Spoons

I did not take the following photo. My dear friend Esther Chan took the photo. But I adore it too much not to share, not to put it on my own domain, take it from my college’s Facebook page. I think it’s lovely. Unfortunately after this gem, all remaining photos in this post were captured via my shattered iPhone while speed walking from my car to campus or in the 24 Hour Fitness parking lot while procrastinating going inside or while driving up the I-25. Sorry. I don’t have Esther’s touch.

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Anyway. That photo. That building. Cutler. That building is where I work. That building is where I kneeled and said please please please. That building is where I interviewed in 2011 and where I interview in 2013. That building is where the powers that be decided to accept me. And those golden leaves. I walk that quad by the hour. I love every step. Colorado is something extraordinary these days, but then again, when is it not?

I haven’t been taking many photos of my own lately. I seem to always be sprinting, always late, but somehow always ten minutes too early. I need to stop that. I need to stretch and sigh and give myself more time. And I keep writing about time. Should I apologize? There are so many moments and thoughts and events I intend to blog about, but by the time I have the chance, it’s lost, I’ve forgotten, and I’m stuck listening to the too loud ticking of my watch with only my frantic weekly play by plays to write about.

Another block is over. It was too good. Decadent. Endless typing and revising and critiquing and workshopping. I wrote stories I didn’t know were waiting. I let myself be cheesy and dramatic and real and messy. First drafts, they’re something beautiful, so raw. The chance to be terrible and new and vulnerable. Everyday this block. And then there was snow and I was able to take my first dumb ass photo of the season of my boots on the slush and then there was sharp wind and soft wind and cold rain and crisp mornings and bright spring-worthy afternoons. And I was more social than normal. I left my home after dark to dine with my workshop partners and I may have even ventured to Wahsatch–the party street or whatever they call it, if they call it anything–where I entered three different homes hosting three different parties and I said hi and maybe I hugged one or two and I thought this is nice, this is so nice, why don’t I go out more? I adore these people.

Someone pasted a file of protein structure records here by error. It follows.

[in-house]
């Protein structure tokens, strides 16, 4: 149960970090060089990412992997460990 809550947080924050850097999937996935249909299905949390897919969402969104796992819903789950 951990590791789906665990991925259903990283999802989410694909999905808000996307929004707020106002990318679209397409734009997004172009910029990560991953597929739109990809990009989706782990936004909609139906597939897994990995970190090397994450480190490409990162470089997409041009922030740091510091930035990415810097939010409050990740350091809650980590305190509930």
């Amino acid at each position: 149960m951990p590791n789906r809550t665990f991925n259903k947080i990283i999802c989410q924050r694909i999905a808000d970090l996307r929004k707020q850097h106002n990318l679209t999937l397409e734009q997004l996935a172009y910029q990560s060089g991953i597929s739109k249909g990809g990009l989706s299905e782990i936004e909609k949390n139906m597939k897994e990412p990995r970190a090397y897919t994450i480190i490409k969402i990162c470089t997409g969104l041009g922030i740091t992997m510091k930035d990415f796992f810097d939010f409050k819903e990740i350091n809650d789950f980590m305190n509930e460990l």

And then I ventured home sober after forty some minutes (to be fair, this was after a three hour dinner party, I was tired). I was elated. I tried. I tried. I tried. And I was happy and I was okay and I was accepted and I was me and I felt safe enough with myself to go home early.

This block was good. This block was fulfilling.

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But then there was the day I couldn’t leave my bed until noon. And the other day I slept through all alarms and phone calls for hours and hours and was knocked out from midnight to near 5 pm the next morning. There was no alcohol consumed. My body simply shut down. Called it quits for a bit. Maybe in revolt of the days I ran on four hours, the early mornings, the aforementioned sprints. I interviewed over thirty students in three weeks. That’s a lot on the brain. I wrote forty new pages and revised twenty old. I heavily critiqued some hundred pages of my peers’ work. I tutored a bit. I stood at the barre less than I wished. I was prescribed two rounds of antibiotics. I did my best.

I only have so many spoons.

Today I met with this block’s workshop instructor. I admire her too much for my own good. She is brilliant. But because I’m a senior working on my thesis, because I’m a twenty-two year old who will all too soon graduate with no set plans, no idea of the future, naturally she asked the dreaded question. What are you hoping to do? And did I not just write about this the last time I blogged? Did I not just decide it was okay not to know? But then she said she’s not worried. She’s not worried at all. Another creative writing prof telling they’re not worried about my future. I will supposedly write regardless. I will be fine. And it’s no big deal if I have to move back home. There’s no shame. She did at 28. I can do it at 22. I have my health to consider. I have my priorities to make.

She talked about my spoons. How the one thing holding me back is my health, and how I have to recognize I start off the day with less spoons than the average lady. And, you know, lately I’ve been giving up more spoons that I have. Racking up a debt. A spoon for waking up. A spoon for driving down Uintah, parking, and walking across campus. Four spoons for participating in class. More spoons for ballet. Some good spoons for work and other work and for post-work work. Spoons for homework. Spoon for dinner. Spoon for every person I talk to. Spoon for walking up and down the stairs. I’m running low on silverware. Which maybe explains the whole sleeping seventeen hours in one go deal. I think the friends I start to make think I don’t go out at night, think I fail so terribly at making and keeping plans, because I like to be alone, because I don’t care about the friendship. But it’s just that I’m so damn exhausted or sick nearly all the time. My drawer is too frequently empty. And I have the choose. I have to choose where to spend.